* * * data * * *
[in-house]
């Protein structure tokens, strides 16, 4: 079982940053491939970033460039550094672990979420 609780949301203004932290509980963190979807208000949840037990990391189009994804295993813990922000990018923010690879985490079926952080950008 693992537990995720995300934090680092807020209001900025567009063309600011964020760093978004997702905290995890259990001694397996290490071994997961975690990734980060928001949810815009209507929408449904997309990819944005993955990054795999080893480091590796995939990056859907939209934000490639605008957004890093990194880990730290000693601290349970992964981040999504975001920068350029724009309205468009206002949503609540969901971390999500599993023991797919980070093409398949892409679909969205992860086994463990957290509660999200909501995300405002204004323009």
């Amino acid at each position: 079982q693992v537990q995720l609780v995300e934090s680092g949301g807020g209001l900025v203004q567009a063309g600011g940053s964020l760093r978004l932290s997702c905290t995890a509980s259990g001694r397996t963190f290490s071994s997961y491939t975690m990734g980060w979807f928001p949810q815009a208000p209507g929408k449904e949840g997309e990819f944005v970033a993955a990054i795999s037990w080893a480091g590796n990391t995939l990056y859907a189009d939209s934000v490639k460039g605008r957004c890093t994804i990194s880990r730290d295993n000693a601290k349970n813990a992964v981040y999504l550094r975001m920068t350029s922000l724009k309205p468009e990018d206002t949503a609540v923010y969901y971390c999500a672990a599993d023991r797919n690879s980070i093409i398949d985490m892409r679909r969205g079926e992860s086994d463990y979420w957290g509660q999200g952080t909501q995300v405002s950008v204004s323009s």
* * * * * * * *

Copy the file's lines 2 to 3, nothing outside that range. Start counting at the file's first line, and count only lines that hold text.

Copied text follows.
């Protein structure tokens, strides 16, 4: 079982940053491939970033460039550094672990979420 609780949301203004932290509980963190979807208000949840037990990391189009994804295993813990922000990018923010690879985490079926952080950008 693992537990995720995300934090680092807020209001900025567009063309600011964020760093978004997702905290995890259990001694397996290490071994997961975690990734980060928001949810815009209507929408449904997309990819944005993955990054795999080893480091590796995939990056859907939209934000490639605008957004890093990194880990730290000693601290349970992964981040999504975001920068350029724009309205468009206002949503609540969901971390999500599993023991797919980070093409398949892409679909969205992860086994463990957290509660999200909501995300405002204004323009």
């Amino acid at each position: 079982q693992v537990q995720l609780v995300e934090s680092g949301g807020g209001l900025v203004q567009a063309g600011g940053s964020l760093r978004l932290s997702c905290t995890a509980s259990g001694r397996t963190f290490s071994s997961y491939t975690m990734g980060w979807f928001p949810q815009a208000p209507g929408k449904e949840g997309e990819f944005v970033a993955a990054i795999s037990w080893a480091g590796n990391t995939l990056y859907a189009d939209s934000v490639k460039g605008r957004c890093t994804i990194s880990r730290d295993n000693a601290k349970n813990a992964v981040y999504l550094r975001m920068t350029s922000l724009k309205p468009e990018d206002t949503a609540v923010y969901y971390c999500a672990a599993d023991r797919n690879s980070i093409i398949d985490m892409r679909r969205g079926e992860s086994d463990y979420w957290g509660q999200g952080t909501q995300v405002s950008v204004s323009s």